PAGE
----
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Arkansans urged to take precautions ahead of flu season

The lessons we've all learned during the coronavirus pandemic have kept the flu at bay, but this year may be different.

ARKANSAS, USA — Flu season has arrived and that means the time of year when many people have sore throats and stuffy noses will be in the spotlight.  

“We're coming into fall and winter, or when all respiratory viruses seem to do their worst,” said Robert Hopkins, Professor of Internal Medicine AND Pediatrics and Chief of the Division of Internal Medicine at UAMS.

In an effort to get more Arkansans to roll up their sleeves, the Arkansas Department of Health has been rolling out various flu vaccine clinics. 

“This is, you know, very similar to what is done most flu seasons,” said the ADH  Medical Director for Immunization Dr. Joel Tumlison. “It hasn't been done quite to the same extent, in the prior pandemic years.”

The state health department held its first flu vaccine clinic on Monday in Jefferson County at the county’s health unit— and soon there will be more taking place across the state.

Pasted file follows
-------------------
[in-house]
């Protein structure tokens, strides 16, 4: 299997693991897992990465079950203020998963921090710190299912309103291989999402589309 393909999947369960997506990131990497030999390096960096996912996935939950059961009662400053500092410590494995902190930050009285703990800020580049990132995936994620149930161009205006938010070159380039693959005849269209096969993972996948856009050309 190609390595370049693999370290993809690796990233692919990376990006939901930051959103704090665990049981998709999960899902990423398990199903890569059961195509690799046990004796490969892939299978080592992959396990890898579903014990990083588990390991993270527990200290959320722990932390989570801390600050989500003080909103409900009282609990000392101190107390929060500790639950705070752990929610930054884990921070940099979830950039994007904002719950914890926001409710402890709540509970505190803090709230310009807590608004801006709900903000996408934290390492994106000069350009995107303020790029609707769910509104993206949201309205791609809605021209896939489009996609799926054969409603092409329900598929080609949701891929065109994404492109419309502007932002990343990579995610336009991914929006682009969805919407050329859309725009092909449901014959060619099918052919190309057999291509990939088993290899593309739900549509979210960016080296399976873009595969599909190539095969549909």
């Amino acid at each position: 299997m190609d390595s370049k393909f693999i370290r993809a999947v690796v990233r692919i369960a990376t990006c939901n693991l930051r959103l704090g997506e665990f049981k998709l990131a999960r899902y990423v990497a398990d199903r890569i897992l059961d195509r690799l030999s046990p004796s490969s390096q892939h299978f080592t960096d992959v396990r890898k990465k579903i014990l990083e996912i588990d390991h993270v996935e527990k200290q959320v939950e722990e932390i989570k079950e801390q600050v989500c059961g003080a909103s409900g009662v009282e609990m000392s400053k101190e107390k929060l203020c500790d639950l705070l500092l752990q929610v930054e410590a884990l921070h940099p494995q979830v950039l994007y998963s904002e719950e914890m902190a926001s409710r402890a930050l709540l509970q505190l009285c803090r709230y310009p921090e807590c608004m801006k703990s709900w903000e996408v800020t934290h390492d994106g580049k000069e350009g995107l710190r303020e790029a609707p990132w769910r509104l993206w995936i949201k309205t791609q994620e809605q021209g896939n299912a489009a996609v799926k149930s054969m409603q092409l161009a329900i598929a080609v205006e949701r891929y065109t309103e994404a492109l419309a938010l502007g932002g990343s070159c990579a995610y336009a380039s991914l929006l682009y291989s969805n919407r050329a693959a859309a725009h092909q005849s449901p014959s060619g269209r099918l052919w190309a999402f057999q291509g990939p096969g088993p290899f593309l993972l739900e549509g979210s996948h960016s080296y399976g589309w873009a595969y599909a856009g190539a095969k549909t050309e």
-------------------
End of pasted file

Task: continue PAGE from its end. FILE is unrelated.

“They’ll be running it, you know, in different communities through the rest of the month of October, likely into the end of the month,” explained Dr. Tumlison, “And then there might even be some that go on into November."

Dr. Tumlison commented that so far, the health department hasn’t seen significant numbers of flu cases in Arkansas.

“Generally, picks up often in November, runs through late March, maybe April, depending on the year,” said Dr. Tumlison.

He also added that he has a hunch the numbers will be higher this year than they have been the last two because people have taken fewer preventative measures.

“The last two flu seasons have been much milder two years ago was really, low. I mean, cases were at or below the baseline level due to all the measures that people were taking from COVID,” said Dr. Tumlison.  

This is why he and other medical experts have urged residents to take precautions sooner rather than later. Not only to protect themselves but to protect the most vulnerable too.

“Ages zero through five can't be vaccinated yet, so we need to protect them by vaccinating their family and those around them,” said Dr. Tumlison. “Also, elderly people 65 and older are much more vulnerable to a serious case of the flu that can hospitalize them

Since COVID-19 is still in the air, Dr. Hopkins recommends that people get an updated covid booster alongside their flu shot.

"If we don't want to do what we can to protect ourselves with vaccination, with boosters, with masks when we're around others that we don't know what their status is, we're taking a chance,” added Dr. Hopkins.

If you would like to learn more about the flu vaccination clinics, click here.

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